Plastic Microbeads in Toothpaste- What?!

The company, Proctor & Gamble, will be removing the polyethylene microbeads from its Crest toothpaste line. This comes after a dental hygienist spoke about finding the blue plastic pieces in patient’s gums, which can trap bacteria in the gums and can lead to gingivitis and even periodontitis. Although the ADA suggested that clinical studies show that the microbeads do not pose a health risk, many dentists and hygienists in the United States had noticed these microbeads in people’s gums. That doesn’t sound good now does it?

Your tooth brush and floss are some of the most important tools that you can use to lower your risk of cancer and other diseases. If you use them in the proper way, you can lower the chances of death by cancer up to 80%. Although the medical community has known about the influence that good oral health can have on the body, many people still don’t realize how vital having healthy gums and teeth really are.

An observational study published by the British Medical Journal Open online proposed that gum disease (periodontitis) may have a far more severe effect on the body than we even imagined. The Swedish researchers found that there is a link between excessive dental plaque and premature cancer death. Levels of bacteria that are higher correlate with increased risks of dying, up to 13 years earlier that would normally be expected. Of course, scientists believe that further studies would be required to prove a relationship between oral health and cancer, but other studies have also shown similar findings and suggest a strong link between the two. Some experts even claim that 1 out of 5 cancers are caused by chronic inflammation and bacterial infections, which are also the primary causes of gum disease.

Triclosan is found in many different products, including soap, antibacterial wipes, toys, clothes, cuttings boards, and many other places. This chemical, though, has some potentially harmful effects. Studies involving animals have shown that some bacteria that are exposed to triclosan may become resistant to antibiotics, and has raised some concern about its effect on fertility. Even more troubling is the suggestion that it increased the risk of cancer. For humans, the research has shown that this harmful chemical can affect hormones and interfere with proper fetal development.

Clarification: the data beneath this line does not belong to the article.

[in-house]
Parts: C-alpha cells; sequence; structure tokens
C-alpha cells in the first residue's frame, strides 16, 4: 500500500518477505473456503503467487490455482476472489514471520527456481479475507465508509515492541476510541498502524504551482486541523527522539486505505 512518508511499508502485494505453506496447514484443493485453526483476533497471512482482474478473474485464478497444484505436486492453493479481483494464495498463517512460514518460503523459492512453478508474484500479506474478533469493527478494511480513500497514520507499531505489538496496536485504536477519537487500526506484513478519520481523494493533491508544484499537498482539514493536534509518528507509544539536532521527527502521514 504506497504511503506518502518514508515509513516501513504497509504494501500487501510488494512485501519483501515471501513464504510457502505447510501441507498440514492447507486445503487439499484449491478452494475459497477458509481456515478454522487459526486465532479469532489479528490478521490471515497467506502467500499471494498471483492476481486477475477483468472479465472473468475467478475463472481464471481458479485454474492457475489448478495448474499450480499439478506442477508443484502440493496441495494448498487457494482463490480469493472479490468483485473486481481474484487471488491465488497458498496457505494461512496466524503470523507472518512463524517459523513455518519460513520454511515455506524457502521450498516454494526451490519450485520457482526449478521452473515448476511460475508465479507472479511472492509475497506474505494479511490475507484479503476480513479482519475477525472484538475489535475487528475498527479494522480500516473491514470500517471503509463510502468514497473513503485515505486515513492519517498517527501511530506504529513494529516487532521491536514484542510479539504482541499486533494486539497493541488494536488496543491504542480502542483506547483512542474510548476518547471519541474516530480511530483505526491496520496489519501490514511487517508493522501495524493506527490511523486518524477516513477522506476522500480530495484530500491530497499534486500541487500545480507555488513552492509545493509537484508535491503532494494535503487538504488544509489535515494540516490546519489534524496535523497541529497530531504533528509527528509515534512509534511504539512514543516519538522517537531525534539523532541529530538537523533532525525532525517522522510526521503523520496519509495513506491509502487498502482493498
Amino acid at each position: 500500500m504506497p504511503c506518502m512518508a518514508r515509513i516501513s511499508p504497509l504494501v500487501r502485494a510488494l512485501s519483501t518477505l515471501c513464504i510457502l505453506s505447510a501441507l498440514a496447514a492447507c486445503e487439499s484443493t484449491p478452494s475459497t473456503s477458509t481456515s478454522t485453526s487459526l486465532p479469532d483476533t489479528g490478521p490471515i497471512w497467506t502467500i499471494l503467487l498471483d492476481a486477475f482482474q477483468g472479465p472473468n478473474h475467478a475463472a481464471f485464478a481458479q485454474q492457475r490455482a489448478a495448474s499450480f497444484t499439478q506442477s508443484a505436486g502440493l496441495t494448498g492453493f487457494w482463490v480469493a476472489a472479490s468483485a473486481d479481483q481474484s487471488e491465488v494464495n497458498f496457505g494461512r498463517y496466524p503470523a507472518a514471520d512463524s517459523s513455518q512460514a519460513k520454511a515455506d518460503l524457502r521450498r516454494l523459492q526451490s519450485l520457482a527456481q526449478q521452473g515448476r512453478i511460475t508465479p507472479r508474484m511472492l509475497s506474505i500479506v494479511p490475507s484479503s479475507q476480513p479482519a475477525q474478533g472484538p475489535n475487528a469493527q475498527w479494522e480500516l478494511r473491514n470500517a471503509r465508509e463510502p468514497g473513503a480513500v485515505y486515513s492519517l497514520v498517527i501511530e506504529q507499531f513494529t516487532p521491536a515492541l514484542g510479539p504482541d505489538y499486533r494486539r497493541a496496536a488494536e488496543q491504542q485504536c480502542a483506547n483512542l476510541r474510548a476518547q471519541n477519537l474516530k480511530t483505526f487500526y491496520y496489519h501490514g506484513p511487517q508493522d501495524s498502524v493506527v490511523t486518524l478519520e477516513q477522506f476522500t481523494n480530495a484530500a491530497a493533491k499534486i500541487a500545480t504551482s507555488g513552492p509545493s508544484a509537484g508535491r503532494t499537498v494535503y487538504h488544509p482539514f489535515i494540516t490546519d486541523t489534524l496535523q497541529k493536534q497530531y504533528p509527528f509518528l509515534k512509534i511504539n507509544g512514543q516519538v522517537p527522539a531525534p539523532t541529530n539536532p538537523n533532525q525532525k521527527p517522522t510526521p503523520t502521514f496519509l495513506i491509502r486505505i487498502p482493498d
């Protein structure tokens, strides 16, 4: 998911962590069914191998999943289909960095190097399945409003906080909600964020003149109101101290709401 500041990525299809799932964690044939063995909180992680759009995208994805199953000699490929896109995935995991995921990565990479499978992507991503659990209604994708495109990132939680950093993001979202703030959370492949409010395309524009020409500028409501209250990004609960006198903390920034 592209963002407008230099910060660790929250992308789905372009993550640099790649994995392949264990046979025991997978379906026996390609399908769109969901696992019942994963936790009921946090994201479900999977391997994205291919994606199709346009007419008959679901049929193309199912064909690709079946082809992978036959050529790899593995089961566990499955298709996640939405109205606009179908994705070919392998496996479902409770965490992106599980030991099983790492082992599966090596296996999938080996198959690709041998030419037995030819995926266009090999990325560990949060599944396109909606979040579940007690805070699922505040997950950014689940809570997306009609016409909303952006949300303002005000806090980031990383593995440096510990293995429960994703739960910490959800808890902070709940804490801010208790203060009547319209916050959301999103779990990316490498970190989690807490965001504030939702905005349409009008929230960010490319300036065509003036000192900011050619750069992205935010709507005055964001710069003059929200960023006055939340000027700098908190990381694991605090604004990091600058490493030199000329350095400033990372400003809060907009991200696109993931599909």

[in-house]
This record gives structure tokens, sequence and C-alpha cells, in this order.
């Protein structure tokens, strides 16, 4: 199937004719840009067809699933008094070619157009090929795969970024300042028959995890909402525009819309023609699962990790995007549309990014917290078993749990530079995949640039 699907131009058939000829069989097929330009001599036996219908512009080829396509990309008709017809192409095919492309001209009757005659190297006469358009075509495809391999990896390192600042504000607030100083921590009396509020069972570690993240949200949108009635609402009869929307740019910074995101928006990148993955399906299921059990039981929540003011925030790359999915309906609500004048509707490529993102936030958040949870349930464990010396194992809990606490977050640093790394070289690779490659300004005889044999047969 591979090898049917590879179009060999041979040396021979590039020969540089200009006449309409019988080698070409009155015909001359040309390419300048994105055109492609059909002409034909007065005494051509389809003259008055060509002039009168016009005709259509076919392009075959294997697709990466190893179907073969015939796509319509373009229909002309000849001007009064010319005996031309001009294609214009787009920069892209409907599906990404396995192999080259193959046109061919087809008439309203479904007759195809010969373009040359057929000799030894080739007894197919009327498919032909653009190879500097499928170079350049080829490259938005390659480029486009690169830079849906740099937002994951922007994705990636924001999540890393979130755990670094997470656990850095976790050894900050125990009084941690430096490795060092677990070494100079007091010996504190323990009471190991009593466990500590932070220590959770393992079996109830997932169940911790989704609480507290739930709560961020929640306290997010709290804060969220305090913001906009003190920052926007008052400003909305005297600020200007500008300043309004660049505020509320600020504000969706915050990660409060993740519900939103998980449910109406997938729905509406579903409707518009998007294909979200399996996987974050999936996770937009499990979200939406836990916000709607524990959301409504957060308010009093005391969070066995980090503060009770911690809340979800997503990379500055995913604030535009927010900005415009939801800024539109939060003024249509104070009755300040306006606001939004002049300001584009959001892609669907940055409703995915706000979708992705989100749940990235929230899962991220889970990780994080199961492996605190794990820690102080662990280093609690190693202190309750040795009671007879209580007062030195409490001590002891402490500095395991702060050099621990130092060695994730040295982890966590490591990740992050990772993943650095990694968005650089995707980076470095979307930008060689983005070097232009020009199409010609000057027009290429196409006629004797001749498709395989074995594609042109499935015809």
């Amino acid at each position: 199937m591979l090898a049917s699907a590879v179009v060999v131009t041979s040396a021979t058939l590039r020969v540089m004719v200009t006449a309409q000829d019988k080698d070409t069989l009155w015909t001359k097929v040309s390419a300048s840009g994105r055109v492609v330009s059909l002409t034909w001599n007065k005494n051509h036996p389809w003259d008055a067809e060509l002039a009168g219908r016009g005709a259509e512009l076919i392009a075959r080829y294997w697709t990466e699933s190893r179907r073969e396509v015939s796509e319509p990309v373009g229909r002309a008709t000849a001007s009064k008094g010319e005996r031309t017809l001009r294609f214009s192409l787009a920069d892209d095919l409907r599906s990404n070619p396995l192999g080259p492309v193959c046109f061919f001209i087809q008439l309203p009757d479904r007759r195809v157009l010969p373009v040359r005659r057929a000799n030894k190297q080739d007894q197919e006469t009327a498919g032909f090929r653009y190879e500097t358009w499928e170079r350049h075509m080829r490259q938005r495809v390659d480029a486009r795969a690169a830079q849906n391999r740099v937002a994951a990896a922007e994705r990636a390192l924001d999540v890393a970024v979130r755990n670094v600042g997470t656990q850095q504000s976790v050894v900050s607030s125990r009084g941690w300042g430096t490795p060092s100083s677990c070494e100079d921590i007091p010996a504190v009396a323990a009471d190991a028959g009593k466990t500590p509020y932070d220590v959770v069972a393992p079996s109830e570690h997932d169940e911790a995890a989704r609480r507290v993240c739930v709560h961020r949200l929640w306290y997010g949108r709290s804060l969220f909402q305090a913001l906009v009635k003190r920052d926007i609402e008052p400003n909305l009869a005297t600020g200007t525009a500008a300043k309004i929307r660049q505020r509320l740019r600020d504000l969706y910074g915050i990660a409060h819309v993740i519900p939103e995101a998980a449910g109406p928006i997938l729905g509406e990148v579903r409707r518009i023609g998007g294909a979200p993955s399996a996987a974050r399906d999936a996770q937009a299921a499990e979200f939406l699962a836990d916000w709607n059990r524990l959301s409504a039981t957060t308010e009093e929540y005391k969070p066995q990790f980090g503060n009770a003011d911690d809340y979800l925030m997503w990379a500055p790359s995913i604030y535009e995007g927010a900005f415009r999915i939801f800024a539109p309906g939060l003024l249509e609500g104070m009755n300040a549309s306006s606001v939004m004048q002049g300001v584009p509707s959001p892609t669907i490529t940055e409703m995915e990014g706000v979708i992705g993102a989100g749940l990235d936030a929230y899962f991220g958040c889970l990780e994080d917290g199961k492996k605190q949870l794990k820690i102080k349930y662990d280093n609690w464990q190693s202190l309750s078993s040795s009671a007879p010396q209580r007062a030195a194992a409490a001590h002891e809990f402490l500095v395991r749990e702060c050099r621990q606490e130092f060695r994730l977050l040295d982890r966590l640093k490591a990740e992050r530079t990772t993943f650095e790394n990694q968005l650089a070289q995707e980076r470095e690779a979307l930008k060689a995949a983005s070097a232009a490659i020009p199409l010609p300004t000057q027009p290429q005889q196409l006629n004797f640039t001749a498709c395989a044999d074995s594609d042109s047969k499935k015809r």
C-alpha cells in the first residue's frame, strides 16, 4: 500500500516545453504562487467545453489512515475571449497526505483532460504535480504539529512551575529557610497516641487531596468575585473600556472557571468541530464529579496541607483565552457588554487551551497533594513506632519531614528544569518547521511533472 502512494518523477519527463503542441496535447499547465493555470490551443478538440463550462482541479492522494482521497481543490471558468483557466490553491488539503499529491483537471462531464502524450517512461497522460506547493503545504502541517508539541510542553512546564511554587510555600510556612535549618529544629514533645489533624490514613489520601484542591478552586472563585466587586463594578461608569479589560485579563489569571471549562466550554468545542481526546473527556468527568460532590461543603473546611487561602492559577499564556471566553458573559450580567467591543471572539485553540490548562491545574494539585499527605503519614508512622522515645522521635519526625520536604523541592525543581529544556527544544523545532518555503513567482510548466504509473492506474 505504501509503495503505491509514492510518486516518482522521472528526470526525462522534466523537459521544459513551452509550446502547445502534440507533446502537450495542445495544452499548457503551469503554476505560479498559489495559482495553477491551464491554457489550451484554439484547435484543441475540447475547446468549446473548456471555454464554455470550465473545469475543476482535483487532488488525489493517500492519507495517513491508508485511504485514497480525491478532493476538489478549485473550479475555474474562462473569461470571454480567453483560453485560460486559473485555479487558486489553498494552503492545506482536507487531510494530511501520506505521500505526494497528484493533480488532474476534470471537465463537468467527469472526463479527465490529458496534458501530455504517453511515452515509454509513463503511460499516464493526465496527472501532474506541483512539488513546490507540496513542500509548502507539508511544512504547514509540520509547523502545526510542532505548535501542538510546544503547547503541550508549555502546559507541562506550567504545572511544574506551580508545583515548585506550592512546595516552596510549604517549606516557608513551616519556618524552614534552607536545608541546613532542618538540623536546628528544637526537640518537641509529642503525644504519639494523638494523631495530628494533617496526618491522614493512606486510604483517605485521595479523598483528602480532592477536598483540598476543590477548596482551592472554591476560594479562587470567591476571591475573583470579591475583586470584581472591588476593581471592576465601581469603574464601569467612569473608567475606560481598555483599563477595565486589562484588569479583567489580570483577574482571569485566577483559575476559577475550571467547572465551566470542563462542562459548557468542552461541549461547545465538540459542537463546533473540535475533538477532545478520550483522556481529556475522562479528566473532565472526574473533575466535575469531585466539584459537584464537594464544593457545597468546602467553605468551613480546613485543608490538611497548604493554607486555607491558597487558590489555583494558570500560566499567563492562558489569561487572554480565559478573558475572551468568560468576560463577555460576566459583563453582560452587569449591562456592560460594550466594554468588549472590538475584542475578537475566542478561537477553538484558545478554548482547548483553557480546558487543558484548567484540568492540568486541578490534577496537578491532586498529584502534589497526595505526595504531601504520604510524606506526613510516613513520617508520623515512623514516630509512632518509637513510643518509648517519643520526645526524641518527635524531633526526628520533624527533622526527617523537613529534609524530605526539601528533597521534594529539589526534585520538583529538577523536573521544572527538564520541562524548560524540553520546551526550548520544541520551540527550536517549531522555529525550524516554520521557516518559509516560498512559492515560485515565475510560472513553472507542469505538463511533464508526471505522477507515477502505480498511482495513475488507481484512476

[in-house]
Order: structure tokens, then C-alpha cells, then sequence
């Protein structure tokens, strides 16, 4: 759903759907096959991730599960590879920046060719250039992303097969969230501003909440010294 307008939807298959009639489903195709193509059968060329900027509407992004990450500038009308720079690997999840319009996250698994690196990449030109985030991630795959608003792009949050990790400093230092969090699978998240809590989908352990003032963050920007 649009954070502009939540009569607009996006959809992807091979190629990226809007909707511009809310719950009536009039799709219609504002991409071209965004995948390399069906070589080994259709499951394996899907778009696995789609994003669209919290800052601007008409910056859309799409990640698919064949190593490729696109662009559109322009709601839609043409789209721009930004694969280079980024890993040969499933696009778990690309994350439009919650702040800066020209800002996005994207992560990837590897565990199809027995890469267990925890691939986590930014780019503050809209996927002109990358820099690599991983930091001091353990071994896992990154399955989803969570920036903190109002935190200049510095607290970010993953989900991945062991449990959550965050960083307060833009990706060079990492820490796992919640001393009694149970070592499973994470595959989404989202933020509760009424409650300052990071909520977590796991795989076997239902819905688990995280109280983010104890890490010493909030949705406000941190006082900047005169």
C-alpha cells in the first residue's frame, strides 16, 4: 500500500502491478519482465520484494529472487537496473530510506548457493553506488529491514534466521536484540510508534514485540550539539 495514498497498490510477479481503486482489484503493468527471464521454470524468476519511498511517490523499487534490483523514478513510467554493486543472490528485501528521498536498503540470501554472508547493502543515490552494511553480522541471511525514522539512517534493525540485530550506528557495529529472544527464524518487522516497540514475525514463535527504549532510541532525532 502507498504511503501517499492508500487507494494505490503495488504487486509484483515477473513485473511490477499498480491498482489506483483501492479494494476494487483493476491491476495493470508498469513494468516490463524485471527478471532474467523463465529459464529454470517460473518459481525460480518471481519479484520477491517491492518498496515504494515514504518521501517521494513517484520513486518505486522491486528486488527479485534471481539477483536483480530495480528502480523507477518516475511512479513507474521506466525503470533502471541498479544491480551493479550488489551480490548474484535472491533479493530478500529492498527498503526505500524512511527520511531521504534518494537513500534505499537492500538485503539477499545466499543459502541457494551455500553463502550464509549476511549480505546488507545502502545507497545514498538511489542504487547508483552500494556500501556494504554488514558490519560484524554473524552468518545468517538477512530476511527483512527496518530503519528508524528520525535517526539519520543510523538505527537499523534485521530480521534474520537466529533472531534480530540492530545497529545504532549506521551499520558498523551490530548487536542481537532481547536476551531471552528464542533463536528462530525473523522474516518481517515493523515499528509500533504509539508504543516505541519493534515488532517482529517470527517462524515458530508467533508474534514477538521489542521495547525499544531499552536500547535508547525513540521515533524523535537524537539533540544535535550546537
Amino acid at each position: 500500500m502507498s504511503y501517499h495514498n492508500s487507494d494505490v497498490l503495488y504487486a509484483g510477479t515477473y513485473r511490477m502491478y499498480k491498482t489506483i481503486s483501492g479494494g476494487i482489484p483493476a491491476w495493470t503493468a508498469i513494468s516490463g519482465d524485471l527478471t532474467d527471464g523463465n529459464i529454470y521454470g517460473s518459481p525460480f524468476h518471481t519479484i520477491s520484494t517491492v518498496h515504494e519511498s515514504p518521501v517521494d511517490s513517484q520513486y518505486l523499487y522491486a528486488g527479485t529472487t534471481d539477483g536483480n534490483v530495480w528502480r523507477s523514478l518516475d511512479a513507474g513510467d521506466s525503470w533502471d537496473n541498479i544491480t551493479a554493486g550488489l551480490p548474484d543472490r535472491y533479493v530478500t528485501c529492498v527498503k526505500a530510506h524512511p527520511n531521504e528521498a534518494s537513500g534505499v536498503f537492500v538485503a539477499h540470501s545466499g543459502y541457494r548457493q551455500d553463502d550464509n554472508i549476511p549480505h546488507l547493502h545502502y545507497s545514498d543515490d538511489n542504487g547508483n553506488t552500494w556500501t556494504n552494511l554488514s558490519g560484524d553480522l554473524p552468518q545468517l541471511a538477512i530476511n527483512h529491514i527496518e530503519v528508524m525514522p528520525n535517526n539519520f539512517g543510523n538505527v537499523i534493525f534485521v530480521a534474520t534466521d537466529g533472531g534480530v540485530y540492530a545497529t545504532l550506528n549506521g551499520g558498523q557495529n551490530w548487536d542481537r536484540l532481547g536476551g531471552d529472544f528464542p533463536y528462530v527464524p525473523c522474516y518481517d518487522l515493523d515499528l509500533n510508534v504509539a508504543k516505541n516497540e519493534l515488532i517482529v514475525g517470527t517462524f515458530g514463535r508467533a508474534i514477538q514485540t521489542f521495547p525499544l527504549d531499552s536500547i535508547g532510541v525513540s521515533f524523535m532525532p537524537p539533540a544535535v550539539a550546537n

Good Morning,

Today’s blog is a true life story. Dr. S had an illness in the early 1980s that worsened when he took a conventional medication. He went on a quest to recover his health.  He attended seminars on alternative dentistry and medicine and saw 16 different health care practitioners. He made many discoveries during his quest. Be it conventional or alternative care, he found that many offices did not take time to listen to the patient. Some doctors gave a medication, prescribed an herb or did an adjustment without getting to know the person.  Of the sixteen practitioners that he saw, three made a huge difference.  One doctor was a cranial osteopathic physician who took the time to listen, and her healing hands created a shift that can still be felt today. The second was a dentist who took out all of his silver amalgam fillings, resulting in an immediate and profound change in his symptoms. One symptom in particular was ice cold hands and feet which went back to normal overnight. The third doctor was a physician who deeply listened to him and then helped him learn to meditate and bring fun back into his life. This is the story of my recovery, which took a year and a half. The learning has lasted a lifetime. I became a constant student of the body, mind and spirit. I explored many types of body work by having treatment. Acupuncture, cranial sacral treatment, reiki, feldencrias, massage, various types of physical therapy, chiropractic, trigger point therapy, homeopathy, Chinese herbal treatments, rebirthing, yoga, qi gong, affirmations and others were all part of my quest. I learned from German physicians and dentists about electroaccupunture and energy medicine. I also studied with the best dentists who were on the same path. I’ve distilled the essence of my ongoing learning into my work.   I created a dental practice that was about more than just the teeth, a practice in which all of my team members work for a common goal: your overall health and well-being.  As well as a dental practice we are a resource center to help people look better, feel better and be healthier.